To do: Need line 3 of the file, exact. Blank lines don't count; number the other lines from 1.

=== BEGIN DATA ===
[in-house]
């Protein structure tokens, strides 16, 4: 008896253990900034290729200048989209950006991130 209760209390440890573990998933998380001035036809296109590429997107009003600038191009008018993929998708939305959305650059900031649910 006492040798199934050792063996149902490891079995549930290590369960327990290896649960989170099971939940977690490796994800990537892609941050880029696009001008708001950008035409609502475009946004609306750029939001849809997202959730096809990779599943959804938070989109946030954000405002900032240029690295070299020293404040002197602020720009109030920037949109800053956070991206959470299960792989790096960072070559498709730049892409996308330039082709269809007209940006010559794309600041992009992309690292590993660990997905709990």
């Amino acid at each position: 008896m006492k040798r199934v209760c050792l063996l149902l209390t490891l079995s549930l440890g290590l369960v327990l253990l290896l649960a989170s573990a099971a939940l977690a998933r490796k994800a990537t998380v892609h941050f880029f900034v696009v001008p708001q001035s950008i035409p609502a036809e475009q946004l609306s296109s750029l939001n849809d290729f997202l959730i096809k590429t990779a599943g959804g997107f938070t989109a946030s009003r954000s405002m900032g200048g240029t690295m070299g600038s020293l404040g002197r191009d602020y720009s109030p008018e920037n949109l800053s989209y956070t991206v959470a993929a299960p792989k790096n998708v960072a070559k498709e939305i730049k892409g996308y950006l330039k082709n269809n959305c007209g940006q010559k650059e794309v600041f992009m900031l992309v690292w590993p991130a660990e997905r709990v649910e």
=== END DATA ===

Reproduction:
């Amino acid at each position: 008896m006492k040798r199934v209760c050792l063996l149902l209390t490891l079995s549930l440890g290590l369960v327990l253990l290896l649960a989170s573990a099971a939940l977690a998933r490796k994800a990537t998380v892609h941050f880029f900034v696009v001008p708001q001035s950008i035409p609502a036809e475009q946004l609306s296109s750029l939001n849809d290729f997202l959730i096809k590429t990779a599943g959804g997107f938070t989109a946030s009003r954000s405002m900032g200048g240029t690295m070299g600038s020293l404040g002197r191009d602020y720009s109030p008018e920037n949109l800053s989209y956070t991206v959470a993929a299960p792989k790096n998708v960072a070559k498709e939305i730049k892409g996308y950006l330039k082709n269809n959305c007209g940006q010559k650059e794309v600041f992009m900031l992309v690292w590993p991130a660990e997905r709990v649910e």